written one.

The above information should give you
enough to use these keys in you own
programs.  Experiment with their use
and soon they will be second nature to
you.  It is the best way to learn.  If
you have any further questions, feel
free to ask.

Keith Joins
   ...From ST-Report #13...
by Calamity Jane     -=-CJ-=-

...Life On The Frontier...

I am Calamity Jane, OpSys of The
Prairie Chip BBS in Wyoming.  All of
that is just a coincidence... really!!
Do you think I planned that? That my
life is THAT organized... hardly. Ever
heard of Wyoming (Wi-O-ming)?? Where
the sidewalks end and the West begins
and the trail cuts across the lonely
prairie. The fierce hositlities of the
Araphoe, Sioux, Shoshone, Cheyenne,
and some Ute, have kept our population
down, but yes, real people do live
here in our many thousands of acres of
rolling plains.  And we -DO- own

This article has been inspired by my
BBS friends in New York City.  <hi!
guys> I had a message very typical...
"So YOU are the one who lives in
Wyoming!" very funny... I seem to get
a 'hard-time' for being from Wyoming
where ever I go...  and I have come up
with several defense mechanisms... I
proceeded to hint on how I run my BBS
in such a remote frontier without the
usual luxuries of electricity.  "How
do you read?  or watch TV?"  I was
asked.  I mentioned I don't watch much
TV, and read by the glow of the
monitor.  They were intriged... Thus
the reason for this article.

There is such a combination of the old
ways and the new in my life, and they
are combined in such a way that makes
my life quite tolerable, _pure and I
don't have millions of people around
me.  Oh, give me a home where the
buffalo roam...  Yes, the millions of
buffalo are gone, but there are a few,
and I can count on a small <but rather
exciting> STampede on the average of
every couple of weeks.  They do,
however, continually knock the pole
over and pound the open wire <that is
the telephone line> into the ground in
a cloud of duST.  No optic fiber here.

I live in a log cabin.  The dictionary
calls it a 'small house... rudely
constructed.  Nothin' rude here, we're
friendly folk. It has all the comforts
of home.  I purify my own water, I use
an outhouse, I cook on a woodstove. It
supplies warmth and gives me something
to constantly be doing.  <NO, not the
outhouse, the stove !!>  Cutting the
trees, chopping the wood, hauling the
wood, loading the stove, emptying the
stove...  you get my idea.  I burned
off my eyebrows and eyelashes once
when I poured a dab of kerosene on
what I THOUGHT was a dead fire.
However, they grew back. I have a
beautiful brand-new washing machine
that never needs repair. It's a stick.
The motion of the water in combination
with soap carries the dirt away.  I
don't have to listen to the hounding
of my clothes either. I have a rare
refrigerator that runs on kerosene,
few exist though.  I have learned to
live without the need for everything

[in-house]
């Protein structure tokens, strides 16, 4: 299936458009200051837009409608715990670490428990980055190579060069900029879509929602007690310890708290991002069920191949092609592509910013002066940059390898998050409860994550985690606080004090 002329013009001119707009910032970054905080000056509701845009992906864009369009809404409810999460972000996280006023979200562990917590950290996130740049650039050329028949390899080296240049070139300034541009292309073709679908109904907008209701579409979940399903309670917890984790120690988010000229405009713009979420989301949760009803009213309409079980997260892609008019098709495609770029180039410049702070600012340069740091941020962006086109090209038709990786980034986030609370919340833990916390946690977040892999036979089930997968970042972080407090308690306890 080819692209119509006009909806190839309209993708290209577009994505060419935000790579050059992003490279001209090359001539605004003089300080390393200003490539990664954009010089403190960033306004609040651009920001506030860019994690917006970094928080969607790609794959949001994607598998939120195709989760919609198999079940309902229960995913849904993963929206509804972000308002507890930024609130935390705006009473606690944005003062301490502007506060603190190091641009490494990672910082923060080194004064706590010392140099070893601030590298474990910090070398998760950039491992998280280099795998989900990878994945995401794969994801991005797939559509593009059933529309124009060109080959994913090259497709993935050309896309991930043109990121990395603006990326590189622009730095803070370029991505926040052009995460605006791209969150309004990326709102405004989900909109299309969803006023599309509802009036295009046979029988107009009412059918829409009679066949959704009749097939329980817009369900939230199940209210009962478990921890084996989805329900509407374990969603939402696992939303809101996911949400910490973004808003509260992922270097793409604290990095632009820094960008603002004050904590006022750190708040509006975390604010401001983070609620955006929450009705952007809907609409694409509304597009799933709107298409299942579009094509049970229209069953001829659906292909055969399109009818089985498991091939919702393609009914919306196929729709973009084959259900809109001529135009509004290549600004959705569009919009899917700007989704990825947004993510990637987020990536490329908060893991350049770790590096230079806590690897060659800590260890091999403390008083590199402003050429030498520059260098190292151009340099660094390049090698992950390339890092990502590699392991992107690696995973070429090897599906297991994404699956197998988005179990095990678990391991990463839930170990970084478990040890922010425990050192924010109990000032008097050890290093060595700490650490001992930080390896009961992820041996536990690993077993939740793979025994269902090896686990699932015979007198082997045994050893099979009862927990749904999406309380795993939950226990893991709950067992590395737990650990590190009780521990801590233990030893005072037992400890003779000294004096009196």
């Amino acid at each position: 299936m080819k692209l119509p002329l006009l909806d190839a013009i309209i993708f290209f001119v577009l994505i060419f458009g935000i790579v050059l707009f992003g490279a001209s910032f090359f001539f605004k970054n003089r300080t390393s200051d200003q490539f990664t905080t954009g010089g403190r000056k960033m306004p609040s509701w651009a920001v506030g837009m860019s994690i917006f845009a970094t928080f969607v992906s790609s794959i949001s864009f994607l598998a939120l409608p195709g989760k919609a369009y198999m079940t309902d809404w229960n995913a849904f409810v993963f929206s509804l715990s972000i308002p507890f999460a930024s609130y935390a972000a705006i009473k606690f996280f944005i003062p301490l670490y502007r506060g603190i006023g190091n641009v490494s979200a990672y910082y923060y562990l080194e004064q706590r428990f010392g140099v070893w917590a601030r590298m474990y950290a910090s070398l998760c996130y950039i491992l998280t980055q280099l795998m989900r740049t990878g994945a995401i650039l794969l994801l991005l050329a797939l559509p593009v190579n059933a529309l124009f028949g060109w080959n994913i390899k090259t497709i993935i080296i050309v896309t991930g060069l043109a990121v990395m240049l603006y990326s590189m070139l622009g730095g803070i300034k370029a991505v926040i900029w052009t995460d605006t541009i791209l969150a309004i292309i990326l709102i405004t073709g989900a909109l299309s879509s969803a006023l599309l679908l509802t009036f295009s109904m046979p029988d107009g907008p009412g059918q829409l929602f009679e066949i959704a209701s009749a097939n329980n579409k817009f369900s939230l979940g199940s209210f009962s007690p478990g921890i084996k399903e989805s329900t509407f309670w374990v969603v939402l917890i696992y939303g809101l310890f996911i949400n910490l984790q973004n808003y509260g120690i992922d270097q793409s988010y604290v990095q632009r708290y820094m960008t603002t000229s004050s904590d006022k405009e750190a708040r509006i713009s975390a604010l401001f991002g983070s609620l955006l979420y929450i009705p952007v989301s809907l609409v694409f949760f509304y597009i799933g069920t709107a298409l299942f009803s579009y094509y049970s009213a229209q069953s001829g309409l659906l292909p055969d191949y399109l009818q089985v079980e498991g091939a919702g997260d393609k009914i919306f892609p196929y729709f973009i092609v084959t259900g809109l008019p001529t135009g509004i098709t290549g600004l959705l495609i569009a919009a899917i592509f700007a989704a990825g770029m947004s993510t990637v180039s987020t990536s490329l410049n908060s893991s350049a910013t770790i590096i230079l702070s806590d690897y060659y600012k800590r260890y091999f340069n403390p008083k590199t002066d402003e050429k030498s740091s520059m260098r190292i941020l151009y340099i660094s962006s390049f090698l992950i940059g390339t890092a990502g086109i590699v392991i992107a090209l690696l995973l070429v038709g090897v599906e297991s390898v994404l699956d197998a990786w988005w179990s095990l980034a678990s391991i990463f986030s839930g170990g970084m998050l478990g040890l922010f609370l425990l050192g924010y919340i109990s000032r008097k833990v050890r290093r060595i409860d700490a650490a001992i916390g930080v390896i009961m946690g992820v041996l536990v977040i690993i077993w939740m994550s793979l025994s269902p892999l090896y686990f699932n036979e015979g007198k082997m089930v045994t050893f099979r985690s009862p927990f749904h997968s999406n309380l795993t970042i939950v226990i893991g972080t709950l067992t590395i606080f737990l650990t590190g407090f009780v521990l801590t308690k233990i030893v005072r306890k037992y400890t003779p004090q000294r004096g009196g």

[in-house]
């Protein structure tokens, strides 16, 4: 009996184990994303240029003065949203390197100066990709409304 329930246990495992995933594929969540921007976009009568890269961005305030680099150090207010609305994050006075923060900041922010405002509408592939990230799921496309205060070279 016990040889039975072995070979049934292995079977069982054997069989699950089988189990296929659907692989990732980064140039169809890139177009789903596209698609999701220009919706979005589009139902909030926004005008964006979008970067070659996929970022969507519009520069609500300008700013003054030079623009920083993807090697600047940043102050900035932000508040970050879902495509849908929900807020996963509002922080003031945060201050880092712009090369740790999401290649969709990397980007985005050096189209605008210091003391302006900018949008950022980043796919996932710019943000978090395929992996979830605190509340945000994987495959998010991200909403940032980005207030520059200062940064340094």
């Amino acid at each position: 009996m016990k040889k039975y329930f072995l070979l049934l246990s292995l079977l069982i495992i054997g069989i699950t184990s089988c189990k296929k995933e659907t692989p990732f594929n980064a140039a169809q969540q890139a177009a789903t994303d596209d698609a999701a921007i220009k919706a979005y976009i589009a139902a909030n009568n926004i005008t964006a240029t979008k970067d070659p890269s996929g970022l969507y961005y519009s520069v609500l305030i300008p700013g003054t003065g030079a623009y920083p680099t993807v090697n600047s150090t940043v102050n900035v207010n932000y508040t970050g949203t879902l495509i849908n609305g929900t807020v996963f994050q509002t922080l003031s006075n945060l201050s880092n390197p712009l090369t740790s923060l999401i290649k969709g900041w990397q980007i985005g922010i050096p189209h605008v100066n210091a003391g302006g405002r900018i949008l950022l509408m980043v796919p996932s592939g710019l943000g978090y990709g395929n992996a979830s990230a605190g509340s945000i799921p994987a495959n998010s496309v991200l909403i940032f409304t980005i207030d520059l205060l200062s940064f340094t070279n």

electric.  "Less Power to You !"  I
not only know how many Desk
Accessories you can have per disk, or
to forget extended format, but that a
kerosene lantern with a 1" wick will
burn apx. 45 hours on 1 quart of
kerosene at the rate of 5 hours each
day <12 gal. a year>.  I use tallow
rather than wax candles as they burn
longer, are brighter, and fairly smoke
free.  I get 48 hours out of a 1" by
9". They are also free, if you make
them.  I do not use Coleman lanterns
as they hiss, clank & blind me, just
like civilization.  As you can see,
electricity is the least of my
concerns.  Till I bought the
computers.  Then it became a major
concern.  But the power lines just
ain't reached way-out-here yet !! The
wind does blow, mighty hard too; thus
the source of power that keeps me in
CHAT.  I am ala natural, on the great
treeless stretches, which roll away as
far as the eye can see.

The wind-generator, heck I still call
it the windmill, is a noisy, clanky,
cus and if the wind doesn't blow
(hah!) the batteries won't charge.  My
first concern is the wind will blow
too hard and blow it up.  How do I
surge protect THAT ??  Still it does
keep me up and running and in enough
power to keep The Chip waiting for you
at 2400 bps.  I have considered many
ways to gain access to the power to
run my computers.  I am considering
and finding out about high output
silicon solar cells and other such
solar devices, but right now I'll
stick with the good ol wind, and the
slow-revving, big fly wheel, last
forever, donkey engine.  The storage
of this energy is a constant pain.  It
is known as Wind Generator System
Storage Problems.  The batteries are
still a bit of a black art even in
this high tech age.  The batteries are
the common lead acid type used in cars
and will last several years.  About
the only thing I must do to them is
check them daily and feed them rain
water if needed.

I got tired of traveling 13.2 miles to
the nearest neighboor to 'chat', so I
talked long and hard... Smooth taklin'
Joe finally ambled into town to see if
they had any more of "those damn ST
machines".  Now we chat in comfort
without the worry of seeing the
elephant, Indian attacks, fierce
storms or snakes.  I never know when I
will hear the war cry and a cloud of
arrows. molossi tellim piduuwi. It can
be on the average of once a week.  The
phone lines require regular
maintainence between the Indians and
the buffalo.  The Indians love the
colored glass from the insulators, so
I build boxes to cover them, & paint
owls on them <owls are bad luck to an
Indian>.  Quite often I must pour a
bucket of water on the ground rod,